This rhythm seems to provide countless nuanced discussions. The rhythm itself often brings a patient to medical attention, but the real concern is the stroke risk.
At this point, our way of risk assessing the likelihood of stoke is the CHADS or CHADS2 score. Ultimately, this is just a tool that says being old, having or being treated for hypertension, having diabetes, having congestive heart failure or previously having a stroke or TIA make it more likely to have a stroke. Saying it that way makes it sound so common sense. It also is interesting in what it doesn’t say.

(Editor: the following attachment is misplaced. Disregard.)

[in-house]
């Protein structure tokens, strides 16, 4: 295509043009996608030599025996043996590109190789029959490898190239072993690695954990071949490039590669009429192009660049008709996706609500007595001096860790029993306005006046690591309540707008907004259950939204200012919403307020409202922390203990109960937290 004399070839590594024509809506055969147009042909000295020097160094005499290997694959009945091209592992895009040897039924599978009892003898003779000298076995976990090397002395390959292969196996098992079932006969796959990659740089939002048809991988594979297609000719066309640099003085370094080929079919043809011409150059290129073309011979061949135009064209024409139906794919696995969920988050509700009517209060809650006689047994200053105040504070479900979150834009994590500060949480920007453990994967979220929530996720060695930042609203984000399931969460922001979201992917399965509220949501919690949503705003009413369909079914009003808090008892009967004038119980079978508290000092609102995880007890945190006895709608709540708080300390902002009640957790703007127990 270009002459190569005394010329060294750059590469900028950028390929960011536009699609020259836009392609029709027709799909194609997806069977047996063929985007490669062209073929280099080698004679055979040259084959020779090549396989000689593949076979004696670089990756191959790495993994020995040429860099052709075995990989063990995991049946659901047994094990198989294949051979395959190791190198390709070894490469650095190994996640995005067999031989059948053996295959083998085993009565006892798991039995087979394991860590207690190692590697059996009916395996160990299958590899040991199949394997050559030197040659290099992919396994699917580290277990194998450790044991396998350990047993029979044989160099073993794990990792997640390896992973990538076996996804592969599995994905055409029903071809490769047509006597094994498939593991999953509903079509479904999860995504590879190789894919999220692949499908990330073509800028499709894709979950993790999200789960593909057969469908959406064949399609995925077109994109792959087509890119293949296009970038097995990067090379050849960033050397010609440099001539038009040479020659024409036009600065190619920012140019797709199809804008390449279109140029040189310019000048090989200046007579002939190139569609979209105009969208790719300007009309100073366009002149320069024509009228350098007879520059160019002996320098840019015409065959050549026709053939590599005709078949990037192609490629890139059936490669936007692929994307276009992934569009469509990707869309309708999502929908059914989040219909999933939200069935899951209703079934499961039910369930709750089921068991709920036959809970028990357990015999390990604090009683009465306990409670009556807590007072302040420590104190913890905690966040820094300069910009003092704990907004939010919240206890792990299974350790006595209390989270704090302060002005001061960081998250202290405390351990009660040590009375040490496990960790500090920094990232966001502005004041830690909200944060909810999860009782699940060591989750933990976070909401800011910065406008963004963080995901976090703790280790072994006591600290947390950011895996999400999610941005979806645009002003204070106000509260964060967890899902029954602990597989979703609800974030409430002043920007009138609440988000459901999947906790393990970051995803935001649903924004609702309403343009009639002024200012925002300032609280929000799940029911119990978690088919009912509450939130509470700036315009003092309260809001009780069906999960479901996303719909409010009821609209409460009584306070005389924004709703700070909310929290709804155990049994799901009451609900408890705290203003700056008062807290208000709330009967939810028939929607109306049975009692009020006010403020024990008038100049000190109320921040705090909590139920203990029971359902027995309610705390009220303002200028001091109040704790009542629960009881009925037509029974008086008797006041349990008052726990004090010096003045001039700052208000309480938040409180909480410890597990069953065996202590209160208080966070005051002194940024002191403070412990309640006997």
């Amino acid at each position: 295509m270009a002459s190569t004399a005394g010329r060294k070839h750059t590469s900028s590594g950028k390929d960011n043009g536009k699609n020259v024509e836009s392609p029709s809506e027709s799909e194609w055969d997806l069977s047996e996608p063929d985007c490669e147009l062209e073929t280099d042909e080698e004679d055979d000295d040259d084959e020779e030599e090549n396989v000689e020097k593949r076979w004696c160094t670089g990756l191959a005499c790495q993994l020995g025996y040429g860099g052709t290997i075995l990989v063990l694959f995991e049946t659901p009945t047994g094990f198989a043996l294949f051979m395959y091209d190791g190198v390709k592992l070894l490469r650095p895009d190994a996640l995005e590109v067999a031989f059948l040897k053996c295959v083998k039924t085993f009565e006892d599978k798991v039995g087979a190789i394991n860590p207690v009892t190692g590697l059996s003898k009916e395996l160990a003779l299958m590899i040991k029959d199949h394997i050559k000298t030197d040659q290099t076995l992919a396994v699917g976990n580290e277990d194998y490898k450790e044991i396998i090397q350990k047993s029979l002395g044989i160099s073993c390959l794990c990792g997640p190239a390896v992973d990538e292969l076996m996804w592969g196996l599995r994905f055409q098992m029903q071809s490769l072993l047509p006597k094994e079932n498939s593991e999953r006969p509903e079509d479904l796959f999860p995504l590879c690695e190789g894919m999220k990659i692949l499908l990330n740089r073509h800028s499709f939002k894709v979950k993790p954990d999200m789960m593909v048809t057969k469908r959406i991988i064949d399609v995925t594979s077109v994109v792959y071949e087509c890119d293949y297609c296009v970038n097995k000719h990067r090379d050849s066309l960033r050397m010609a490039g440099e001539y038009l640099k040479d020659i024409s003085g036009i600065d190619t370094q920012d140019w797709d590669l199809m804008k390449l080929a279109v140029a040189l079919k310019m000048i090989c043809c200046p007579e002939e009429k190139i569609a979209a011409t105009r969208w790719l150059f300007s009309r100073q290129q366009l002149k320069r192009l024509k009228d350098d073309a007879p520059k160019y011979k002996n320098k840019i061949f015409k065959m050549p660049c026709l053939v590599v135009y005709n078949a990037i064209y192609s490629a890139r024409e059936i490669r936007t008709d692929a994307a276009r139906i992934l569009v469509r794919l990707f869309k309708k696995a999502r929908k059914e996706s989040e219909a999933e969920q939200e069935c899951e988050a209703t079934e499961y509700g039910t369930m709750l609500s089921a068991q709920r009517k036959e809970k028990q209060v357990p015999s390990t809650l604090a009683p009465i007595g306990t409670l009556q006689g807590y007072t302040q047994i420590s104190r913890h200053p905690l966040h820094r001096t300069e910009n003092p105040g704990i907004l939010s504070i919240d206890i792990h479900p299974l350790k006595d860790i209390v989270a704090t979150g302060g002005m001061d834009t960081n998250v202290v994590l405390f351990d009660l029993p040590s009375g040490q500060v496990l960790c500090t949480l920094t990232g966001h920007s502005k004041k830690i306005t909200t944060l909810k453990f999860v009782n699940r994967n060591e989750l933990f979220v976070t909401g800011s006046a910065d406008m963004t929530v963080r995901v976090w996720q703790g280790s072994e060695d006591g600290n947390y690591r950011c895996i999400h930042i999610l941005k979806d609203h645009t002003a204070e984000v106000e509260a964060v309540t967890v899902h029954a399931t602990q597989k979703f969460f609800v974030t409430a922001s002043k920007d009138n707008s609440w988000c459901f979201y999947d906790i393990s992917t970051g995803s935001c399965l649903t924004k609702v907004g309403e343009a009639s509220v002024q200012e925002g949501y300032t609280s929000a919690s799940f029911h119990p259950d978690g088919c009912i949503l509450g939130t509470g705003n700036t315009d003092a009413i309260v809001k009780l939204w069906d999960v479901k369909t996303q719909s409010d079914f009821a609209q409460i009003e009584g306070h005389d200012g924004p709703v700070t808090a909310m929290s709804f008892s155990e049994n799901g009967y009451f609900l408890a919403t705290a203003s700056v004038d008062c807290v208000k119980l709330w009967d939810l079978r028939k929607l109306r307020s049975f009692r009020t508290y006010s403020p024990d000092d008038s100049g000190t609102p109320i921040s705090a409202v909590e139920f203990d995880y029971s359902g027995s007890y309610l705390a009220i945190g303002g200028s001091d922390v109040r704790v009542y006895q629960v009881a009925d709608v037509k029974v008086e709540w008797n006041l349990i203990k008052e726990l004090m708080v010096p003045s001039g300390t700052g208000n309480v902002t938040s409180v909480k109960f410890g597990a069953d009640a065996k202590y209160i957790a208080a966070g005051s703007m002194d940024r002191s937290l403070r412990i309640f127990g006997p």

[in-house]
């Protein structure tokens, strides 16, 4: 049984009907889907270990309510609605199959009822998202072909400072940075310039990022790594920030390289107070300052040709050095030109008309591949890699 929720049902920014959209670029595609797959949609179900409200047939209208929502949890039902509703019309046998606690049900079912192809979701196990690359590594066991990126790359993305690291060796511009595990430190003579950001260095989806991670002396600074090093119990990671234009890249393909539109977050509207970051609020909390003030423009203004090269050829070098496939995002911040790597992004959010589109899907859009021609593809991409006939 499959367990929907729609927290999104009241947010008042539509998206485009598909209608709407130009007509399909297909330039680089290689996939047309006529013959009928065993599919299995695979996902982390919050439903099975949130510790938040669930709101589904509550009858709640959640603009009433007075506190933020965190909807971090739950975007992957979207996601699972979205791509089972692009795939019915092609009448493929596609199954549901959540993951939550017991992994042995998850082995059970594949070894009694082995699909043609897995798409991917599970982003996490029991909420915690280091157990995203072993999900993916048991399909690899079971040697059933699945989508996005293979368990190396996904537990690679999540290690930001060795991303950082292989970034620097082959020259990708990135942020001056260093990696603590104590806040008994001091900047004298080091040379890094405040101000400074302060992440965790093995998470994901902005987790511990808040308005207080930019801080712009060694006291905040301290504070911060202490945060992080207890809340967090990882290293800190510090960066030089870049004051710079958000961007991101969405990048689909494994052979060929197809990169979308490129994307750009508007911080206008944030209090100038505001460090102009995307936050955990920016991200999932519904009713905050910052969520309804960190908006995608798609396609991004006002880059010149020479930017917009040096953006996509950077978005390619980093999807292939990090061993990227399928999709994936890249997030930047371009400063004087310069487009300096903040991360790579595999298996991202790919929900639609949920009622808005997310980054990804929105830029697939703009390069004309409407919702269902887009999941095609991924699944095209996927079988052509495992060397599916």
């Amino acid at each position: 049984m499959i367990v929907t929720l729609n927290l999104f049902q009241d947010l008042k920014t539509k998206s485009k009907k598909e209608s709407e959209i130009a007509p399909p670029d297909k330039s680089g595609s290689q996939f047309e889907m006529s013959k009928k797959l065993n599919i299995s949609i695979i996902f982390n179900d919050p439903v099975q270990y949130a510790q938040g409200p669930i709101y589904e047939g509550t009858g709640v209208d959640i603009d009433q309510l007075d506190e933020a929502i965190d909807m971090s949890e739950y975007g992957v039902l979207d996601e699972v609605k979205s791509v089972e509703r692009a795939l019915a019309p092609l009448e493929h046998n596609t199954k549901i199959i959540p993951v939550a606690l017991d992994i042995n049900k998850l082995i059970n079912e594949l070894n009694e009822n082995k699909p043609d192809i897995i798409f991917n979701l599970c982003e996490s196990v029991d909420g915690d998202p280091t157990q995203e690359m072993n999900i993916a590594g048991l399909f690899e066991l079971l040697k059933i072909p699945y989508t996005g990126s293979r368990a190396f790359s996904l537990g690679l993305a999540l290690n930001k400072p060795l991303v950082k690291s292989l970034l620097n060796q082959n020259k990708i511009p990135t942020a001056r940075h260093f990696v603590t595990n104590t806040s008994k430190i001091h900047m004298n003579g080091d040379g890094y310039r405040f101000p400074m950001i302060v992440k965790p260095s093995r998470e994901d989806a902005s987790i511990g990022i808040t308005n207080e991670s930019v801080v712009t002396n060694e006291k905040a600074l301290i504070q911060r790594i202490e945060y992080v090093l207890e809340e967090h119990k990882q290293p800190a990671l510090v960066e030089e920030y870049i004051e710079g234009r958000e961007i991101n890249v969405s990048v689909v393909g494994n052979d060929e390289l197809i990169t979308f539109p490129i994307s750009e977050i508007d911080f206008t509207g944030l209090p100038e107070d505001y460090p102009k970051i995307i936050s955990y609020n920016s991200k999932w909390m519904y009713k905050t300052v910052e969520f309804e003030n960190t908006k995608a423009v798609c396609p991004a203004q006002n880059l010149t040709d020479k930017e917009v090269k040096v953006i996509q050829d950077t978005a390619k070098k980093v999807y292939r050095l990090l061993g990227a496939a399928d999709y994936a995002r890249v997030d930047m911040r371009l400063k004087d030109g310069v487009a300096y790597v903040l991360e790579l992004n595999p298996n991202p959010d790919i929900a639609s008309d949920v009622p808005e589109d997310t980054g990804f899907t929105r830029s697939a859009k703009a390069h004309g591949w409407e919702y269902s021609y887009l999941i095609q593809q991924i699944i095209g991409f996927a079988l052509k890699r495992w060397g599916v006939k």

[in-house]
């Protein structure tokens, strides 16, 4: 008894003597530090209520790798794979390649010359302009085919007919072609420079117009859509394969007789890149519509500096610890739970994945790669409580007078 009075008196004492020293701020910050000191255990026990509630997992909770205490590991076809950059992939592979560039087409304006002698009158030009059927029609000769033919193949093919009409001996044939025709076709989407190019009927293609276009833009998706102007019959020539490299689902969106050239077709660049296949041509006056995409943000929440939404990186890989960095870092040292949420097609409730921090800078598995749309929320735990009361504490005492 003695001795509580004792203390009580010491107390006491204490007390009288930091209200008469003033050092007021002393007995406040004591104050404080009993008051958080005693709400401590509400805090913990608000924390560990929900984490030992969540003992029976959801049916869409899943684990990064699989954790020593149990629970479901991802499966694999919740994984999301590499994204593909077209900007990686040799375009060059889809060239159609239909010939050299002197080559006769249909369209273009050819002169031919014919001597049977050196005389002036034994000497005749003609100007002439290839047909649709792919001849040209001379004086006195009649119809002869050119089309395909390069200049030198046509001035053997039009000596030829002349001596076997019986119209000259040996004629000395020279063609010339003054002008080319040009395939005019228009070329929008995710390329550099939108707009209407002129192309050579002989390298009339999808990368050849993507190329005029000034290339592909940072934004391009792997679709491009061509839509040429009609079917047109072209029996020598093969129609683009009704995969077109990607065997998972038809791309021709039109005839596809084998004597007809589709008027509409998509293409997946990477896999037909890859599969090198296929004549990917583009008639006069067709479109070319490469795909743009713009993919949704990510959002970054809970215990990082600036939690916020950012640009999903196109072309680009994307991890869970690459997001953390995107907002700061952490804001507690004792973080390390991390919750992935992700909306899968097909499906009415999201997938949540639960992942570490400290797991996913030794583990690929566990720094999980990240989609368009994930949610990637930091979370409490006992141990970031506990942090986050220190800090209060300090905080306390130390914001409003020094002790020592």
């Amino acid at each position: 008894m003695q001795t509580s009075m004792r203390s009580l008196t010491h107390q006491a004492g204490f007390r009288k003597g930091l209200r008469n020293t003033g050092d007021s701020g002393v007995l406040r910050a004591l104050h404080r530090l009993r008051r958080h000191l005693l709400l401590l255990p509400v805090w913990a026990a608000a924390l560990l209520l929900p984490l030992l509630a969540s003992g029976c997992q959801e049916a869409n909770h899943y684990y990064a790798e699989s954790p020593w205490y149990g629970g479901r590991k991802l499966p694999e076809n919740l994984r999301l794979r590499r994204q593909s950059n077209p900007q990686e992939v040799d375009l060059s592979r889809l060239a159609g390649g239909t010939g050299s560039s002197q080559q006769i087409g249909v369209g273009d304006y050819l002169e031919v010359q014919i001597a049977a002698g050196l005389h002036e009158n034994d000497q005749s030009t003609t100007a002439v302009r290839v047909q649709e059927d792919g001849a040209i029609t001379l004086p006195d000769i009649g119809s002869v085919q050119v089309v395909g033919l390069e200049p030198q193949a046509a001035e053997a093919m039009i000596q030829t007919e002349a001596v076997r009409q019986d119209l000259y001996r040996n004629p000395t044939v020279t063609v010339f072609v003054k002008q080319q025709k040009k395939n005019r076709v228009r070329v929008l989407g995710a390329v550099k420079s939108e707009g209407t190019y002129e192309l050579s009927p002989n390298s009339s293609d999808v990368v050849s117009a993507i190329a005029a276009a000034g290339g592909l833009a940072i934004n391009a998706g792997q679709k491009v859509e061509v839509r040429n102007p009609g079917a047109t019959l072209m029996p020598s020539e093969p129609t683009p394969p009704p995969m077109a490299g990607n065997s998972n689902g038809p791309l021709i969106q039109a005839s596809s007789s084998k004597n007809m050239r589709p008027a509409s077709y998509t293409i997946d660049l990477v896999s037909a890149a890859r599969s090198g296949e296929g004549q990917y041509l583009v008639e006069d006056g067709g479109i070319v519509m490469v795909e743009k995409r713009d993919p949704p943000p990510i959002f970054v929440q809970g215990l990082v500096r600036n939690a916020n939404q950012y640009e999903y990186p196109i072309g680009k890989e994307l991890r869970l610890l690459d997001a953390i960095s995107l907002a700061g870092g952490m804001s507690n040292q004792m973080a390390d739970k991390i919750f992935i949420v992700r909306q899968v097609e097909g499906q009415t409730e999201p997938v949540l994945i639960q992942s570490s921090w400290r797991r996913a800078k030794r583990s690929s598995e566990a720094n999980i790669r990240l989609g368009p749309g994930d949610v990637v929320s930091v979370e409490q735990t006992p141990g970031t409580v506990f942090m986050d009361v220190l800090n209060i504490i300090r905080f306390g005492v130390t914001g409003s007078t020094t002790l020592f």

There is nothing that says the amount atrial fibrillation is predictive of who will have a stroke. That is not so intuitive. It would seem that the greater the burden of atrial fibrillation that the stroke risk should be higher, but it is at best a weak predictor
This leads to a dilemma, the patient is complaining of a rhythm problem, and the important part of the treatment never addresses the symptom the patient is having. It is not all that surprising that neither of us feel like we have communicated our concerns at the end of an appointment that is now often less than 8 minutes.